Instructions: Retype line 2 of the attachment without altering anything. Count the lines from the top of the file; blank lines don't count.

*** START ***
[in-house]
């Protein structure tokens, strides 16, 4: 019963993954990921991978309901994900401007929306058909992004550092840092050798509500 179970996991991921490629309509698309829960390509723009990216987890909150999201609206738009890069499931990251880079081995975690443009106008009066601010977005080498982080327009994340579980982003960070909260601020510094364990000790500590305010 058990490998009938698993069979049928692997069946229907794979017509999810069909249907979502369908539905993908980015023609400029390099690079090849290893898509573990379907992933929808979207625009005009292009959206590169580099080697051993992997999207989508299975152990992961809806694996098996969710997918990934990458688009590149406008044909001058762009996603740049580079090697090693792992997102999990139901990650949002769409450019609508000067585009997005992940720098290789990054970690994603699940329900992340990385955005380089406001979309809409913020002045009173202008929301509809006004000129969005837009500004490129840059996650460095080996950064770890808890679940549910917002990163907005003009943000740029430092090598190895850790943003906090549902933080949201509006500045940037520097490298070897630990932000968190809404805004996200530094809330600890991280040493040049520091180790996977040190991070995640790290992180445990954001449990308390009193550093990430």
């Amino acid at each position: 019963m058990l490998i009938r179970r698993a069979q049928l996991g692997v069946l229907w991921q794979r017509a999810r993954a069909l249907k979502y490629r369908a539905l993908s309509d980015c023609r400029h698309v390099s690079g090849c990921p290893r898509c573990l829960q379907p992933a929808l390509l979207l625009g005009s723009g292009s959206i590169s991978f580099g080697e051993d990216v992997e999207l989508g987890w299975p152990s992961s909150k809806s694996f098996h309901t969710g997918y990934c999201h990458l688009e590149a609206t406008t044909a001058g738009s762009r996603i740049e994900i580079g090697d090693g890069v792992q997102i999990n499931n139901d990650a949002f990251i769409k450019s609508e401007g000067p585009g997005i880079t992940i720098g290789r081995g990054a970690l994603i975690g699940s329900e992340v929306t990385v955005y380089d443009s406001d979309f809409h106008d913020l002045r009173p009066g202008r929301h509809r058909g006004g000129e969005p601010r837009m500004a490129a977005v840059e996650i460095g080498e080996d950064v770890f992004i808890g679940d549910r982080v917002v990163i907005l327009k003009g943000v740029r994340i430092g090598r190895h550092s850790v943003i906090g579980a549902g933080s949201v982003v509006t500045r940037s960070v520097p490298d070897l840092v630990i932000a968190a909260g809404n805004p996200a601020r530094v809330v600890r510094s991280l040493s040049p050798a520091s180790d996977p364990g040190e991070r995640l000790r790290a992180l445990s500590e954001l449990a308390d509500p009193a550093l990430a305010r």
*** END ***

């Protein structure tokens, strides 16, 4: 019963993954990921991978309901994900401007929306058909992004550092840092050798509500 179970996991991921490629309509698309829960390509723009990216987890909150999201609206738009890069499931990251880079081995975690443009106008009066601010977005080498982080327009994340579980982003960070909260601020510094364990000790500590305010 058990490998009938698993069979049928692997069946229907794979017509999810069909249907979502369908539905993908980015023609400029390099690079090849290893898509573990379907992933929808979207625009005009292009959206590169580099080697051993992997999207989508299975152990992961809806694996098996969710997918990934990458688009590149406008044909001058762009996603740049580079090697090693792992997102999990139901990650949002769409450019609508000067585009997005992940720098290789990054970690994603699940329900992340990385955005380089406001979309809409913020002045009173202008929301509809006004000129969005837009500004490129840059996650460095080996950064770890808890679940549910917002990163907005003009943000740029430092090598190895850790943003906090549902933080949201509006500045940037520097490298070897630990932000968190809404805004996200530094809330600890991280040493040049520091180790996977040190991070995640790290992180445990954001449990308390009193550093990430």